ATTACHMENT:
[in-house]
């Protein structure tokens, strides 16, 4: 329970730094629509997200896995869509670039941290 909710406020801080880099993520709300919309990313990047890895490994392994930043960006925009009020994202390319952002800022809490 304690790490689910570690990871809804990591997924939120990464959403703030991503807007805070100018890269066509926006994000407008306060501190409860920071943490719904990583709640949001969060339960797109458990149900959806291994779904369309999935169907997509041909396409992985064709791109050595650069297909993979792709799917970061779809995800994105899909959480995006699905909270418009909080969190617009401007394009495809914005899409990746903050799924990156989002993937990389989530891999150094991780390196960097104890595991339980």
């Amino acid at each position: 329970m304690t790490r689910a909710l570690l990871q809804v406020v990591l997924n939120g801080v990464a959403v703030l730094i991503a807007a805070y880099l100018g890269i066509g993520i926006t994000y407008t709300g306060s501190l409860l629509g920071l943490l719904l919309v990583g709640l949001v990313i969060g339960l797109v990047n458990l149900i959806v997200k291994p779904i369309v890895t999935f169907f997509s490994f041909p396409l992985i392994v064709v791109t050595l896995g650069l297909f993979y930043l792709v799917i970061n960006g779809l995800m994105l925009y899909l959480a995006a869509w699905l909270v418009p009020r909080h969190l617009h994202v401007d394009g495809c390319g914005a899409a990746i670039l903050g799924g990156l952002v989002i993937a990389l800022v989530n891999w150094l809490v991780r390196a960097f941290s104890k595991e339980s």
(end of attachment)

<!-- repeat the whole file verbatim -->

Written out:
[in-house]
């Protein structure tokens, strides 16, 4: 329970730094629509997200896995869509670039941290 909710406020801080880099993520709300919309990313990047890895490994392994930043960006925009009020994202390319952002800022809490 304690790490689910570690990871809804990591997924939120990464959403703030991503807007805070100018890269066509926006994000407008306060501190409860920071943490719904990583709640949001969060339960797109458990149900959806291994779904369309999935169907997509041909396409992985064709791109050595650069297909993979792709799917970061779809995800994105899909959480995006699905909270418009909080969190617009401007394009495809914005899409990746903050799924990156989002993937990389989530891999150094991780390196960097104890595991339980």
């Amino acid at each position: 329970m304690t790490r689910a909710l570690l990871q809804v406020v990591l997924n939120g801080v990464a959403v703030l730094i991503a807007a805070y880099l100018g890269i066509g993520i926006t994000y407008t709300g306060s501190l409860l629509g920071l943490l719904l919309v990583g709640l949001v990313i969060g339960l797109v990047n458990l149900i959806v997200k291994p779904i369309v890895t999935f169907f997509s490994f041909p396409l992985i392994v064709v791109t050595l896995g650069l297909f993979y930043l792709v799917i970061n960006g779809l995800m994105l925009y899909l959480a995006a869509w699905l909270v418009p009020r909080h969190l617009h994202v401007d394009g495809c390319g914005a899409a990746i670039l903050g799924g990156l952002v989002i993937a990389l800022v989530n891999w150094l809490v991780r390196a960097f941290s104890k595991e339980s």